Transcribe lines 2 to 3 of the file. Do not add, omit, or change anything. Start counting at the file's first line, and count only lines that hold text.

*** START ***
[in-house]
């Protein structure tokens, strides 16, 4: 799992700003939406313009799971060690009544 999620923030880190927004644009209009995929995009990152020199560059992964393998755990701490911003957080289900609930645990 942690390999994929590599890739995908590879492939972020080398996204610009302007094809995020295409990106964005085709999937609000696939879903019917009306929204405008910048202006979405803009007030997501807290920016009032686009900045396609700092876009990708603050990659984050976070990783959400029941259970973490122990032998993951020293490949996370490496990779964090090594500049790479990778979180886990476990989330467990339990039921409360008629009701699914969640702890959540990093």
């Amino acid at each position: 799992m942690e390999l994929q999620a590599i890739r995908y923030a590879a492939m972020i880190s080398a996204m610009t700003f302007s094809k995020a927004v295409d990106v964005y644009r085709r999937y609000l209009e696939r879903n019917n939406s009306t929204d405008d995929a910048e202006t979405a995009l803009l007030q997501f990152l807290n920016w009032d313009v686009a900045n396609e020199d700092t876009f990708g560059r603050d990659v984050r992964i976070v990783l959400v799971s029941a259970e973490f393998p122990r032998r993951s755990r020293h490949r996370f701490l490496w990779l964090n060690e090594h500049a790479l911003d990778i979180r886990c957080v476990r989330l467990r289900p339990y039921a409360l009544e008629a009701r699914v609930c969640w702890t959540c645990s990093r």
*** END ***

């Protein structure tokens, strides 16, 4: 799992700003939406313009799971060690009544 999620923030880190927004644009209009995929995009990152020199560059992964393998755990701490911003957080289900609930645990 942690390999994929590599890739995908590879492939972020080398996204610009302007094809995020295409990106964005085709999937609000696939879903019917009306929204405008910048202006979405803009007030997501807290920016009032686009900045396609700092876009990708603050990659984050976070990783959400029941259970973490122990032998993951020293490949996370490496990779964090090594500049790479990778979180886990476990989330467990339990039921409360008629009701699914969640702890959540990093």
């Amino acid at each position: 799992m942690e390999l994929q999620a590599i890739r995908y923030a590879a492939m972020i880190s080398a996204m610009t700003f302007s094809k995020a927004v295409d990106v964005y644009r085709r999937y609000l209009e696939r879903n019917n939406s009306t929204d405008d995929a910048e202006t979405a995009l803009l007030q997501f990152l807290n920016w009032d313009v686009a900045n396609e020199d700092t876009f990708g560059r603050d990659v984050r992964i976070v990783l959400v799971s029941a259970e973490f393998p122990r032998r993951s755990r020293h490949r996370f701490l490496w990779l964090n060690e090594h500049a790479l911003d990778i979180r886990c957080v476990r989330l467990r289900p339990y039921a409360l009544e008629a009701r699914v609930c969640w702890t959540c645990s990093r």